Islamabad, April 10 (IANS) The trial of former Pakistani president Pervez Musharraf can help the Pakistan and its polity come to terms with the many anti-democratic chapters of its history, a leading daily said Wednesday.
Four military dictators have come and gone but never before has one been summoned to court to answer for his crimes against the Constitution, said an editorial in the Dawn.
“Pervez Musharraf may not have been in court (Tuesday) but his determination to return to Pakistan and participate in the upcoming elections has already triggered events that could have far-reaching consequences for the country’s latest attempt to entrench democratic norms,” it said.
The daily said it is essential that justice be done and also be seen to be done.
“The chief justice recusing himself from the hearings was a welcome first step given how the ex-military strongman targeted Chief Justice (Iftikhar Muhammad) Chaudhry personally. Another good sign was that the two-member bench that began hearings demonstrated no undue haste or eagerness to see Musharraf behind bars or gratuitously humiliated.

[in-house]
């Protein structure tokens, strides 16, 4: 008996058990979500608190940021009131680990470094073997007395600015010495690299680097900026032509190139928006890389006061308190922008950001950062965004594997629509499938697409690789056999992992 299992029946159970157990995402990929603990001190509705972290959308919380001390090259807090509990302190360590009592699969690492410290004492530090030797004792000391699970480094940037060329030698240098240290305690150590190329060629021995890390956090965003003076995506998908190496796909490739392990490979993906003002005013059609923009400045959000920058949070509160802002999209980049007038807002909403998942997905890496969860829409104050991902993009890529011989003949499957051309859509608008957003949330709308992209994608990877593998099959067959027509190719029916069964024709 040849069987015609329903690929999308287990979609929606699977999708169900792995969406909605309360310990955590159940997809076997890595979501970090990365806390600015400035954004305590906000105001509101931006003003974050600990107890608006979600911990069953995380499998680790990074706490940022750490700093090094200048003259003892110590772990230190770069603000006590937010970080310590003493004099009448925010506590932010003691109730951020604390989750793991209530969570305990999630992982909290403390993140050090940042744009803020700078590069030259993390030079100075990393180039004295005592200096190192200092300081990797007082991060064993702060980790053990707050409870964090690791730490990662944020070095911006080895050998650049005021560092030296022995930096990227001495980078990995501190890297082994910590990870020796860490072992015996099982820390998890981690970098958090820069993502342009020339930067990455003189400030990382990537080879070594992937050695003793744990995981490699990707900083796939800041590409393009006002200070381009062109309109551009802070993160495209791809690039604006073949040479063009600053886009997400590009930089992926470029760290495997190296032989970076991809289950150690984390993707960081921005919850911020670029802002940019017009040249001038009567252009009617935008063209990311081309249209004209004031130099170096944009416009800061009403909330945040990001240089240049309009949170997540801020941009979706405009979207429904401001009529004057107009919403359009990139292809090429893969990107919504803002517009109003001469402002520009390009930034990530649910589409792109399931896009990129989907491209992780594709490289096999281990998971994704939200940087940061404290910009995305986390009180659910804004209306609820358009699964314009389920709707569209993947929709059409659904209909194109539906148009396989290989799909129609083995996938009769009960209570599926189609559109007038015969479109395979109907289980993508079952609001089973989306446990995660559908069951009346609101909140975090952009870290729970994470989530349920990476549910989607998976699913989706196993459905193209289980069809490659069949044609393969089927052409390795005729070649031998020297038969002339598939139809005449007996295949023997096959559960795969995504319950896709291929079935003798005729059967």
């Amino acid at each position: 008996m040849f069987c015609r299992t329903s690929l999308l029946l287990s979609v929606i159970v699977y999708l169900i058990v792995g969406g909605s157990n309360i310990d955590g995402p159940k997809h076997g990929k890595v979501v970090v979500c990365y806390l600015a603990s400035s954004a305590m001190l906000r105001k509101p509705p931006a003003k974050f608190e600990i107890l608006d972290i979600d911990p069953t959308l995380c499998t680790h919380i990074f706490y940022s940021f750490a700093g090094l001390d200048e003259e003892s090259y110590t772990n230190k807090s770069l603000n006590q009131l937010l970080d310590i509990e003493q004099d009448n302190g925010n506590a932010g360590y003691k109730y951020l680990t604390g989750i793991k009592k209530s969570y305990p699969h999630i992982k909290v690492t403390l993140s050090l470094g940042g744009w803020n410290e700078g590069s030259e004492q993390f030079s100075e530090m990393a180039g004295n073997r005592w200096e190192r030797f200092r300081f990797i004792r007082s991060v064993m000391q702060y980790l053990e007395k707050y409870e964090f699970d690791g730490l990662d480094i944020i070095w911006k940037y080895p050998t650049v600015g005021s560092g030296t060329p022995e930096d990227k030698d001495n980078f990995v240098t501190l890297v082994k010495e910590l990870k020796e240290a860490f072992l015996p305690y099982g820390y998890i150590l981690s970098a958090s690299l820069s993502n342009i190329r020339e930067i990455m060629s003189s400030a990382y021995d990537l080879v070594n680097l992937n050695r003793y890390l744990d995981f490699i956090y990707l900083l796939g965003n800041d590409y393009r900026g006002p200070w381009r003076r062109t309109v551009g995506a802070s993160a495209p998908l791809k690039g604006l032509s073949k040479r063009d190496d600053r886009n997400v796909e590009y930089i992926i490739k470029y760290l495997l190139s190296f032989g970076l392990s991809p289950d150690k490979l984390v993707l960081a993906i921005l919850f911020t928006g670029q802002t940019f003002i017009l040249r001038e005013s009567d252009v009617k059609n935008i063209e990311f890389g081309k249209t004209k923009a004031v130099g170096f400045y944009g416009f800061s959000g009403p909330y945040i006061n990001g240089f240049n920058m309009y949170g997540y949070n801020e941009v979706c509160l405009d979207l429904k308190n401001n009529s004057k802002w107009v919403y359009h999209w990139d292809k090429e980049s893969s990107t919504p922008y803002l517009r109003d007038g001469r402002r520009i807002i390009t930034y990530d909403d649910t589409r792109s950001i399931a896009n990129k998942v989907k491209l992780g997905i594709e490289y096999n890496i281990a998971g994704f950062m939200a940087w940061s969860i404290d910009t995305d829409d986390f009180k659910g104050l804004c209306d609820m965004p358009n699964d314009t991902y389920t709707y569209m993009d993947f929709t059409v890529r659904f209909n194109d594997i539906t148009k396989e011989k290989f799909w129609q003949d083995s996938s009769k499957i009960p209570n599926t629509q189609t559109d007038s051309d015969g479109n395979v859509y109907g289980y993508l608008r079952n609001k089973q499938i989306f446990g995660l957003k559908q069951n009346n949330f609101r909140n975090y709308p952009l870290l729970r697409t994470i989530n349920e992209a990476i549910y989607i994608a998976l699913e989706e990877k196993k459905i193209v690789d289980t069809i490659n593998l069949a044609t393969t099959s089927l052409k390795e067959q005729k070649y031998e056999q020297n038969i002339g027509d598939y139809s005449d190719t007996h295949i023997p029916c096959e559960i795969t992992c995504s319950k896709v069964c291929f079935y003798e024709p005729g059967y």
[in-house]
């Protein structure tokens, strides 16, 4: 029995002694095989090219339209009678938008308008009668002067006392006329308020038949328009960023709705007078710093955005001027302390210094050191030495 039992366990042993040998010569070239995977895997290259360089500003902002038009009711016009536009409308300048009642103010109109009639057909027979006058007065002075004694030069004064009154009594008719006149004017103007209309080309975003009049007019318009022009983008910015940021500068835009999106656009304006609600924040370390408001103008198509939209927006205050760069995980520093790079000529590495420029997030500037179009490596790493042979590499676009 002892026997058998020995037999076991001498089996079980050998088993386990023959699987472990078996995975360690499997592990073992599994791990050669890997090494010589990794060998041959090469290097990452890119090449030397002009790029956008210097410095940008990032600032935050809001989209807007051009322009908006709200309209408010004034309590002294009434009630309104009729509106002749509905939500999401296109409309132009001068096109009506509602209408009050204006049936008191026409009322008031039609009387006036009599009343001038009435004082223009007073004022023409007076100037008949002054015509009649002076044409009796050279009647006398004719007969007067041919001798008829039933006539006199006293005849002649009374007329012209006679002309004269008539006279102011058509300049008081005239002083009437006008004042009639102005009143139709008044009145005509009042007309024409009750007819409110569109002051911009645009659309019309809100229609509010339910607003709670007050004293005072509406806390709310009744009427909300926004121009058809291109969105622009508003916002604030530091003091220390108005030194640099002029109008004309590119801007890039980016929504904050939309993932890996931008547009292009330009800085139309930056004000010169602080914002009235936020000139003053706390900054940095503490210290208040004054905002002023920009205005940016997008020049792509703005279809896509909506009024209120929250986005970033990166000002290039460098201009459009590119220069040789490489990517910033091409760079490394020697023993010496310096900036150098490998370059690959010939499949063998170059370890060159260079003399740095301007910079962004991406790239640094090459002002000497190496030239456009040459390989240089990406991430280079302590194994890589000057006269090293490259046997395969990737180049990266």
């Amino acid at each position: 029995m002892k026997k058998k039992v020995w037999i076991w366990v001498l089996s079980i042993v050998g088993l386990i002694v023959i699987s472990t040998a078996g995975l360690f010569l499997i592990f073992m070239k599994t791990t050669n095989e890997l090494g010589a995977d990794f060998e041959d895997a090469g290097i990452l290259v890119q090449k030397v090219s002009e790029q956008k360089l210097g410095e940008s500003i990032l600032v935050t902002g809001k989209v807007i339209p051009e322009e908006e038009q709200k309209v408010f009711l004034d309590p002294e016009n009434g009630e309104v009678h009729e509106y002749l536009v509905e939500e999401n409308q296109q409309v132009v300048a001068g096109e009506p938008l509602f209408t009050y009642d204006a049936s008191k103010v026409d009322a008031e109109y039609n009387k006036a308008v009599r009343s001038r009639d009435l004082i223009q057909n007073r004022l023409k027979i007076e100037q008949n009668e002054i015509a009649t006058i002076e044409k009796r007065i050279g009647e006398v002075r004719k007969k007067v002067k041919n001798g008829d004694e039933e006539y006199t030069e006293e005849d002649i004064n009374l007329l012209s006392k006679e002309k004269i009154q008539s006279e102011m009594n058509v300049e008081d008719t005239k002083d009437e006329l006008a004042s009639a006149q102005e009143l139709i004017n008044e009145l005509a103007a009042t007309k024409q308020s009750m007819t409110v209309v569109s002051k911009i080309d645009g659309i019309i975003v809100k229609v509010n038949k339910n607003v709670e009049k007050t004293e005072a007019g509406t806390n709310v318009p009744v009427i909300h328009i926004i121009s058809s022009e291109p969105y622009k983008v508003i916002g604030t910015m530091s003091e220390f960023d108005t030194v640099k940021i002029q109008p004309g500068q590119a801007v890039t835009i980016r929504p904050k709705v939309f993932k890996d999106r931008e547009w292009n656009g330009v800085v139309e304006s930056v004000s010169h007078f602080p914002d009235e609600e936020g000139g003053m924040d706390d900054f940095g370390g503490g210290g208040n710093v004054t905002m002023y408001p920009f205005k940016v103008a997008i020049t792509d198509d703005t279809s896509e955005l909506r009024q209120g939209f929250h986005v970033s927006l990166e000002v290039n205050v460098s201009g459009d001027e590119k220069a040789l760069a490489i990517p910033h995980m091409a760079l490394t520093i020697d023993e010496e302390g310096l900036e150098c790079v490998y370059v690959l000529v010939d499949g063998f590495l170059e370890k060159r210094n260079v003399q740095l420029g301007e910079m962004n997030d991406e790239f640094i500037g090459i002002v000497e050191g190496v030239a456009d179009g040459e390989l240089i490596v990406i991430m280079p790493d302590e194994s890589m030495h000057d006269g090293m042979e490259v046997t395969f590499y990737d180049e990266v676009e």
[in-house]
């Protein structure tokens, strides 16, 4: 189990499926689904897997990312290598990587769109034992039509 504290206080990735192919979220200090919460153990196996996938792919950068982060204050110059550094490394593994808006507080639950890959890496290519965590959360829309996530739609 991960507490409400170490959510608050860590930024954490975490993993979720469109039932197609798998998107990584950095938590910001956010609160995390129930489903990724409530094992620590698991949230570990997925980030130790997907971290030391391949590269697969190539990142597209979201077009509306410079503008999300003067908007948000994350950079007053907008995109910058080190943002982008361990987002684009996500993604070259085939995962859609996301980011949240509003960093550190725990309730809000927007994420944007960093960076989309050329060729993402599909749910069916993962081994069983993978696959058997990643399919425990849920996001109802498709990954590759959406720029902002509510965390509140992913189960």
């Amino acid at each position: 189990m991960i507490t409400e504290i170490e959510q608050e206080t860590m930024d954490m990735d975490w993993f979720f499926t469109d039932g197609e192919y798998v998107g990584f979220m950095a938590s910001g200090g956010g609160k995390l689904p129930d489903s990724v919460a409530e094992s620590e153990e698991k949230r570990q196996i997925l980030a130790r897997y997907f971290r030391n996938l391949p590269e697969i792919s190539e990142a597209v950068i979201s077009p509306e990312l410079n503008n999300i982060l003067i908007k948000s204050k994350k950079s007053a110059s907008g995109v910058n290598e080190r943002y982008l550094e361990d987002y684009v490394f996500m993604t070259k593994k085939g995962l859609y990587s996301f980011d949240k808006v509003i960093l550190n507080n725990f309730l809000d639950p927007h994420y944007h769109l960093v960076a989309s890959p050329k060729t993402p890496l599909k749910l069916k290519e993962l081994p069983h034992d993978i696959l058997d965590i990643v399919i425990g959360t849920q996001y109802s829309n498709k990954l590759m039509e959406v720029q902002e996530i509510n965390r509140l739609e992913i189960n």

“The ex-president and dictator may have shown enormous contempt for the Constitution and democratic process but the majesty of that very system requires that he be treated fairly and lawfully,” it noted.
The daily observed that the original sin of Musharraf occurred in 1999 when he ousted the elected government of then-prime minister Nawaz Sharif who had attempted to sack his army chief – “an ill-advised move that was nevertheless Sharif’s political and legal right”.
“In that episode, Gen Musharraf far from acted alone and history is yet to reveal who the protagonists were and what role each individual played.”
It went on to say that if handled correctly, “a trial of Gen Musharraf can help the country and its polity come to terms with the many anti-democratic chapters of its history”.
“That the opportunity has arisen at a moment the country is preparing for an unprecedented, civilian-led transition is one of those quirks of history. Ultimately, for the democratic project to become irreversible, state and society will have to internalise democratic norms – and here is a moment to both reconcile with the past and set a precedent for the future,” it added.